½ What Time Is Left Dakin Henderson, who’s in his early 20s, directed, wrote, and narrates this debut feature-length documentary. His grandmothers are in their 80s and live in the same retirement home in Hanover, N.H. One is vigorous and sharp. The other is in a nearly vegetative state. With that contrast as point of departure, Henderson ponders aging and mortality. The film is agreeable and clear-eyed, if not especially insightful. (65 min., unrated) (Mark Feeney)

Theodor Herzl is pictured at a 1903 speech in the documentary “It Is No Dream: The Life of Theodor Herzl.”

Theodor Herzl is pictured at a 1903 speech in the documentary “It Is No Dream: The Life of Theodor Herzl.”

Previously released

2016: Obama’s America Well, fair’s fair. George W. Bush got Michael Moore and “Fahrenheit 9/11.” Now Barack Obama gets Dinesh D’Souza and “2016: Obama’s America.” Both films are wildly partisan attack documentaries made by wildly partisan and generally annoying polemicists. The difference is that Moore is a talented filmmaker. Based on D’Souza’s 2010 bestseller, “The Roots of Obama’s Rage.” (89 min., PG) (Mark Feeney)

½ Arbitrage Nicholas Jarecki’s debut feature casts Richard Gere as a sleek Wall Street tycoon having a very bad week. The movie’s smooth, professional, well-acted, and never adds up to much, perhaps because it lacks the righteous anger the rest of us feel toward such men. With Susan Sarandon, Brit Marling, and Tim Roth. (100 min., R) (Ty Burr)

Bachelorette Kirsten Dunst’s temper in movies isn’t terribly long. For most of this oversexed, obscene, drugged out comedy, she’s made it even shorter. The part is nothing new — she plays a woman who’s shocked that a friend is getting married before she is — but her rawness is both real and astounding. Written and directed with energy and wit by Leslye Headland, and staffed with nasty caricature by Lizzy Caplan and Isla Fisher. (87 min., R) (Wesley Morris)

½ Beloved Writer-director Christophe Honoré’s love affair with the French New Wave gets stretched to the breaking point in this semi-musical meditation on love and pain. Chiara Mastroianni is beginning to resemble the magnificent ruin her father, Marcello, was; her mother, the legendary Catherine Deneuve, plays her mother. In French, with subtitles. (139 min., unrated) (Ty Burr)

½ The Cold Light of Day A limply formulaic action-thriller that wastes a decent cast and lovely Spanish locations. Henry Cavill — soon to be seen as Superman, in “Man of Steel” — is a neophyte on the run from spies after his CIA agent dad (Bruce Willis) is sidelined. Co­starring Sigourney Weaver, who snarls enjoyably as she pays her bills. (93 min., PG-13) (Ty Burr)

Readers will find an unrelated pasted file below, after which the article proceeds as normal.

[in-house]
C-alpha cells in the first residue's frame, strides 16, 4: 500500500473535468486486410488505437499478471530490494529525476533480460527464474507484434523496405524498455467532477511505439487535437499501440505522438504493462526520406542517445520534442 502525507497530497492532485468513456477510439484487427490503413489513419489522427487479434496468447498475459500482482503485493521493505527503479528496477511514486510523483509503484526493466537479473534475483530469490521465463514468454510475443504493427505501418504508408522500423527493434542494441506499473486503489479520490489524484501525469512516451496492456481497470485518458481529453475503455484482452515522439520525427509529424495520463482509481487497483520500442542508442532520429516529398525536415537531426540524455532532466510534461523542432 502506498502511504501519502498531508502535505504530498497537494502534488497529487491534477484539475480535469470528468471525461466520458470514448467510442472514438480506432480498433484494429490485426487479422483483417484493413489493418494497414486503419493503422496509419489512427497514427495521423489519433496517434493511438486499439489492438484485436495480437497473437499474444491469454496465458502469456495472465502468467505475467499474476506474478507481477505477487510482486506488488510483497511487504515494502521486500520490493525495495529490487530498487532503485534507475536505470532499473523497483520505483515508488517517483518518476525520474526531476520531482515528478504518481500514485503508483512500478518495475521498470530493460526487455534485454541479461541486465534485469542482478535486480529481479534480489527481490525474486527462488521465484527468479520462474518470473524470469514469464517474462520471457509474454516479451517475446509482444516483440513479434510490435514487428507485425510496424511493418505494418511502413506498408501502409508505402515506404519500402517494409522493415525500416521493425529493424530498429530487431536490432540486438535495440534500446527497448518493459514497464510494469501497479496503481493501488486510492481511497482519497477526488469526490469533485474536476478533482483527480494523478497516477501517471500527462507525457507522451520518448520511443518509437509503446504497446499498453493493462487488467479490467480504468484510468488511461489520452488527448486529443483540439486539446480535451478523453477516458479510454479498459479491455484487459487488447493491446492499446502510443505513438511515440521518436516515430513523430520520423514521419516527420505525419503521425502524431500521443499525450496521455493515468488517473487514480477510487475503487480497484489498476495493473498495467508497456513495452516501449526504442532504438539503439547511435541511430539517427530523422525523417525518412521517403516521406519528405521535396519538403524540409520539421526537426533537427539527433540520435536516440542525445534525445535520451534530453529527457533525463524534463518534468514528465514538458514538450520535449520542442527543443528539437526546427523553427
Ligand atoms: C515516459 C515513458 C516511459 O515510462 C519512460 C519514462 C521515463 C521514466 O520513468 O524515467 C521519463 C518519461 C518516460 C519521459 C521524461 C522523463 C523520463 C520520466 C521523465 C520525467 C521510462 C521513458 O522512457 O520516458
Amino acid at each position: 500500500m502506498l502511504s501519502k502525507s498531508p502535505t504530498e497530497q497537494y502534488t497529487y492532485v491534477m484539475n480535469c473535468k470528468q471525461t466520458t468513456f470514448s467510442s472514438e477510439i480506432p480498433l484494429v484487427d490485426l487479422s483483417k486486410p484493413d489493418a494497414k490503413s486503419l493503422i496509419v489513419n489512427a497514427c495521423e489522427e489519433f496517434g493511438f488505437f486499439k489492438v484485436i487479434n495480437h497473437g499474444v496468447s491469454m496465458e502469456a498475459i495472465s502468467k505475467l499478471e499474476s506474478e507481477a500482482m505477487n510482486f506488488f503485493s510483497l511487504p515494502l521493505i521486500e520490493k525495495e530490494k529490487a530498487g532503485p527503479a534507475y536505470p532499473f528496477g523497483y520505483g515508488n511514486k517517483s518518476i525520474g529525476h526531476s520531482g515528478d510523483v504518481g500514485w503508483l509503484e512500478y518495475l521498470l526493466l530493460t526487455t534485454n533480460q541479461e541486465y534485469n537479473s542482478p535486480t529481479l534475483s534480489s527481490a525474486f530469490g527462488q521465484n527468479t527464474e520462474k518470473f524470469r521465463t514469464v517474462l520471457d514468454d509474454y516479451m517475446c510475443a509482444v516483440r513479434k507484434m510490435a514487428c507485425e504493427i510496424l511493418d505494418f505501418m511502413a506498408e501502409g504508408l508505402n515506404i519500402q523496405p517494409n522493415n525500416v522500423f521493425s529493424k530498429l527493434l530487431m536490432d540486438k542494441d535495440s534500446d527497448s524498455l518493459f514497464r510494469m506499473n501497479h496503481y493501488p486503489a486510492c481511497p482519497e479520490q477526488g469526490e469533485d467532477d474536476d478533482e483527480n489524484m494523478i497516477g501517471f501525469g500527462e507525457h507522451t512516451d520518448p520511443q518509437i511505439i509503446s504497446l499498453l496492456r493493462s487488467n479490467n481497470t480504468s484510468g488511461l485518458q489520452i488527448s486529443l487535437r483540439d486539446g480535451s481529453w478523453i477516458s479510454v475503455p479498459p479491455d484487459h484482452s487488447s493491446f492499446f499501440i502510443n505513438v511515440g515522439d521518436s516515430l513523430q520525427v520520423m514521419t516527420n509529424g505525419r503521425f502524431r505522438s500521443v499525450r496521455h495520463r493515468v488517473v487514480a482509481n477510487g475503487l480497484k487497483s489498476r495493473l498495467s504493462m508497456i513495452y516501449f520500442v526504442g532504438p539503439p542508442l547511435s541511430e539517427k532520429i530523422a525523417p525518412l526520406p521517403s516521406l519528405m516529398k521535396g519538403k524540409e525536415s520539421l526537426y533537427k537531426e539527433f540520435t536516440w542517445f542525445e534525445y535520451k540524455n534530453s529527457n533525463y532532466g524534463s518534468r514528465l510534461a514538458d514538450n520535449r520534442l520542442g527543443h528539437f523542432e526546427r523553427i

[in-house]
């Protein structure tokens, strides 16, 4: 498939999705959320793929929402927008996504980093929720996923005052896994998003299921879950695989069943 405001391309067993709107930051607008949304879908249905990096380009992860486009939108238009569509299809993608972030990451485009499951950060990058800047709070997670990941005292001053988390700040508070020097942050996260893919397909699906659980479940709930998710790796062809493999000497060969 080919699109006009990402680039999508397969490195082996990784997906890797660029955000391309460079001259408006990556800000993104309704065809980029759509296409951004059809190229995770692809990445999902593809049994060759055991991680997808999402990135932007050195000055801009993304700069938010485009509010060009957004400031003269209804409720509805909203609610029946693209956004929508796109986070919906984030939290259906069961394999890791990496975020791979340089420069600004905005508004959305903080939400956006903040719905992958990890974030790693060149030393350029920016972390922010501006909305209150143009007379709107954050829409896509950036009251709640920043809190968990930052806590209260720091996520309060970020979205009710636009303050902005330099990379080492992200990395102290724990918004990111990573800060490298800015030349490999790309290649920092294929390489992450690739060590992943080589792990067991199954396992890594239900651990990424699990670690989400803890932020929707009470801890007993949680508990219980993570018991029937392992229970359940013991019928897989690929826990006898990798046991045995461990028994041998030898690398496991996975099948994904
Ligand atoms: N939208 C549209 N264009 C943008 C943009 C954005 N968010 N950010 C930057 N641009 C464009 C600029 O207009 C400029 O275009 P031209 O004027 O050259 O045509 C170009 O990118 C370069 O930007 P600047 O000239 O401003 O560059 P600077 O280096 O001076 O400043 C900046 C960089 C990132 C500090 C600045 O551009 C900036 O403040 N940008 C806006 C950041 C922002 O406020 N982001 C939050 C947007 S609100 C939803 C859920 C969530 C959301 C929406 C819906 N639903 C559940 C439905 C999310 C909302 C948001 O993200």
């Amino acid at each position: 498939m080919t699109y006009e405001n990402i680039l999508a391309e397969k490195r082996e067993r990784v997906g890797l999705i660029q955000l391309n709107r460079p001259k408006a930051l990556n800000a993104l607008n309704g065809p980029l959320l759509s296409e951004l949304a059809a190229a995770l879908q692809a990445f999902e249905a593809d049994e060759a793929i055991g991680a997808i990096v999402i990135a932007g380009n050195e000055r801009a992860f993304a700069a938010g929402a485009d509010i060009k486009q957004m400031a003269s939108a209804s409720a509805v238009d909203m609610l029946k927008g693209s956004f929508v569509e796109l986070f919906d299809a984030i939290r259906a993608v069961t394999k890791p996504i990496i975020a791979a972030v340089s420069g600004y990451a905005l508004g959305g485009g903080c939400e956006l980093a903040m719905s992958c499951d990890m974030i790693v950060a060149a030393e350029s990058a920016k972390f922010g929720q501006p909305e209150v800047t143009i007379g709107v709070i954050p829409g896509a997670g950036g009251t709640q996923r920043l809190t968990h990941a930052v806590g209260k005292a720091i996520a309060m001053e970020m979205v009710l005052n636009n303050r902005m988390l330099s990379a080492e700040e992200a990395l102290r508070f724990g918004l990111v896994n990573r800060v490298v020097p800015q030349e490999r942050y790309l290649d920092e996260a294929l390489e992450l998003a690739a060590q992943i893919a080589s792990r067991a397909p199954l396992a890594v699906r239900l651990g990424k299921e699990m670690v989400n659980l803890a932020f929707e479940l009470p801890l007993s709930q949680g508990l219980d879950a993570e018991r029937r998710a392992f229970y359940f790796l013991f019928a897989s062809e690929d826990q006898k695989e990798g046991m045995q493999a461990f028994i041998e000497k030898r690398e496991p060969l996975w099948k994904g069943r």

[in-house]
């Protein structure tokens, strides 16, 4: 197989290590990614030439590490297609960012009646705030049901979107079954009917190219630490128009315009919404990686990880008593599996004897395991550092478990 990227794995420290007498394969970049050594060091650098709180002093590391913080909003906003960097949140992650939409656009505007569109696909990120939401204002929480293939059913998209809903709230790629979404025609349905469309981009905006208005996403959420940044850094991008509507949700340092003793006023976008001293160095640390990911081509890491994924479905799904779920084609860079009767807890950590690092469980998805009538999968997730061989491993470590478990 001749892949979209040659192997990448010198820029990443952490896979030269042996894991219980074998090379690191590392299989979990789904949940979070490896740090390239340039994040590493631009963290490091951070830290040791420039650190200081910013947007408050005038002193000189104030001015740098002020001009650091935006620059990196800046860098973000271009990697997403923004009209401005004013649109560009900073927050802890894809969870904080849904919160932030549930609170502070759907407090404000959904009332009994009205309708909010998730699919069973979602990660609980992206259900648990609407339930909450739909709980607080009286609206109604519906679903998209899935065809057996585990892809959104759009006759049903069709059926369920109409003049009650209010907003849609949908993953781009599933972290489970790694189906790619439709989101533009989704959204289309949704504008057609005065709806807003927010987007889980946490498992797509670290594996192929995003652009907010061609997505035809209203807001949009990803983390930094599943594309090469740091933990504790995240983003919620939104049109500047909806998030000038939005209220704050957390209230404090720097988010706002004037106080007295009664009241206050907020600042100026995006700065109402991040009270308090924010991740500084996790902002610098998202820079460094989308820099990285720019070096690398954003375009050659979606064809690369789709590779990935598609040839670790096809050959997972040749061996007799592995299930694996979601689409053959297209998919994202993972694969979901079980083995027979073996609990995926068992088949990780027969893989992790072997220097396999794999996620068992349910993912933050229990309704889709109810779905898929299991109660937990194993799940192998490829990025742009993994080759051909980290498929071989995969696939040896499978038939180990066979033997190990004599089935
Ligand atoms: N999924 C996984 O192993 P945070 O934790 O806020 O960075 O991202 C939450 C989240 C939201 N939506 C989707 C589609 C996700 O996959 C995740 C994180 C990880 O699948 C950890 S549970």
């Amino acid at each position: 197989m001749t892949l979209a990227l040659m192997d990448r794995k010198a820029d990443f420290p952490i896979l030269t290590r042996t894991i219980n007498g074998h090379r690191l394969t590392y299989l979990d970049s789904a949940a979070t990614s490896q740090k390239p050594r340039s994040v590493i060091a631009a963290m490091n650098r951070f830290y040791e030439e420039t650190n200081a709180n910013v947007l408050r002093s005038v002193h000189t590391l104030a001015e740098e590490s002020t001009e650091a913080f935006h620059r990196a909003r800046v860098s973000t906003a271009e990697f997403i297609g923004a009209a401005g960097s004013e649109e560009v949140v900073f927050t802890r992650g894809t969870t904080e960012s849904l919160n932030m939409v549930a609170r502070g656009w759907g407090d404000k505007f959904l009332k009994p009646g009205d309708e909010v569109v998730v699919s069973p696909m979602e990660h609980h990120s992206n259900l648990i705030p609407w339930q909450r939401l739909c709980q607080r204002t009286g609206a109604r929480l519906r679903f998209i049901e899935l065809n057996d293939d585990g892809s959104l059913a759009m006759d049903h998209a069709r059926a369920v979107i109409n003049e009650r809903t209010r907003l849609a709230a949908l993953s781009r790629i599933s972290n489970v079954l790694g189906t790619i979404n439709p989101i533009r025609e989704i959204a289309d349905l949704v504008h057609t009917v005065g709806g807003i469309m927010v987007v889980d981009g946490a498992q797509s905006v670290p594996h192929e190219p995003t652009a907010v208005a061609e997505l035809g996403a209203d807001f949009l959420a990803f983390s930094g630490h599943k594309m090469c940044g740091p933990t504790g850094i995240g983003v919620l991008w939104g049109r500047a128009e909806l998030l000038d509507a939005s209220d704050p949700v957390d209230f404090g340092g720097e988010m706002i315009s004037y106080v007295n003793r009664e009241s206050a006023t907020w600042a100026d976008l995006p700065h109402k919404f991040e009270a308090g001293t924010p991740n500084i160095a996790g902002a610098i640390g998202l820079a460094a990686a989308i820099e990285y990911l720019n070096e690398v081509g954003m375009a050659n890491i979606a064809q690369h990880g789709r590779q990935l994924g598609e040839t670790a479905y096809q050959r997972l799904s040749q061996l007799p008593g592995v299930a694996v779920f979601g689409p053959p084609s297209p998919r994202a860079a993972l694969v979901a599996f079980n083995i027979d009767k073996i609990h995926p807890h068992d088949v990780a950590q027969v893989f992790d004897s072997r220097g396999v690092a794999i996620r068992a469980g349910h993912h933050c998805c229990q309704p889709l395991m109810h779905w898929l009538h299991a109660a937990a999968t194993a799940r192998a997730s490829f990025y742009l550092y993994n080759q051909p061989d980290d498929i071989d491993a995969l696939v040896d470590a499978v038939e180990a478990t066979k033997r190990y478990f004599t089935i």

½ Finding Nemo First released in 2003, now in 3-D. Not quite top-drawer Pixar, but still leagues ahead of other family fare. On Australia’s Great Barrier Reef, an overanxious single-dad clownfish (voiced by Albert Brooks) loses his son (Alexander Gould) to a dentist-office fish tank and must travel 1,500 miles to bring him home. The supporting cast constitutes an embarrassment of riches, and many sequences have a weirdly mesmerizing underwater beauty. (100 min., G) (Ty Burr)

For a Good Time, Call… Two women in their late 20s, played by Ari Graynor and Lauren Miller, start a phone sex company. It’s like one of those bromances. This version is simultaneously as emotionally sincere and more archly self-conscious. It achieves both parity and parody. It’s a bra-mance. (88 min., R) (Wesley Morris)

The Imposter A 13-year-old disappeared in San Antonio in 1994. Forty months later, he turned up in Spain and was reunited with his family. Or was that someone else? The documentary is preeningly slick, and rife with reenactments. Yet the story is remarkable. (99 min., R) (Mark Feeney)

½ The Inbetweeners Movie So much for British cultural superiority: Crude, moronic teen sex comedies aren’t an American monopoly. Four repulsive losers celebrate their graduation from high school by going on holiday in Crete. As if Greece didn’t have enough problems. Based on a British sitcom, an American version of which is on MTV. (97 min., R) (Mark Feeney)

½ It Is No Dream: The Life of Theodor Herzl This documentary about the founder of Zionism is sober, detailed, and handsomely mounted. It takes for granted that Herzl’s legacy is an unmixed blessing, a view not all would agree with. Ben Kingsley narrates; Christoph Waltz is the voice of Herzl. (96 min., unrated) (Mark Feeney)

Little White Lies A group of bourgeois Parisians repair to a beach house where their various hypocrisies acquire a nasty sunburn. The cast (Marion Cotillard, François Cluzet, Jean Dujardin) is easy on the eyes, but writer-director Guillame Canet can’t decide whether to judge or embrace his characters. In French, with subtitles. (154 min., unrated) (Ty Burr)

½ Samsara Much of Ron Fricke’s wordless documentary is stupendously beautiful. Even more of it is stupendously dull. The film shows national parks, cathedrals, monasteries, waterfalls, African tribes, assembly lines, military parades, even dancelike calisthenics in a Philippine prison courtyard (that bit’s pretty cool, actually). It’s like an issue of National Geographic gone mad. (102 min., PG-13) (Mark Feeney)

Sleepwalk With Me The talented comedian and storyteller Mike Birbiglia directed, co-wrote, and stars in this droopy dramatization of some of his stage material about how he found his voice and lost a relationship that feels doomed the minute you see that Lauren Ambrose is his costar. She’s alive. Offstage, he’s a patch of moss. Birbiglia needs a movie that wakes up him and his material and sets them loose. (80 min., unrated) (Wesley Morris)

The Words Bradley Cooper faces another ethical challenge. This time he’s a writer who didn’t write his blockbuster novel. That story is a story within a story, which also contains a third tale. It’s confusing. Worse than that, it’s dull. Written and directed by Brian Klugman and Lee Sternthal and costarring Zoe Saldana, Dennis Quaid, and Jeremy Irons. (96 min., PG-13) (Wesley Morris)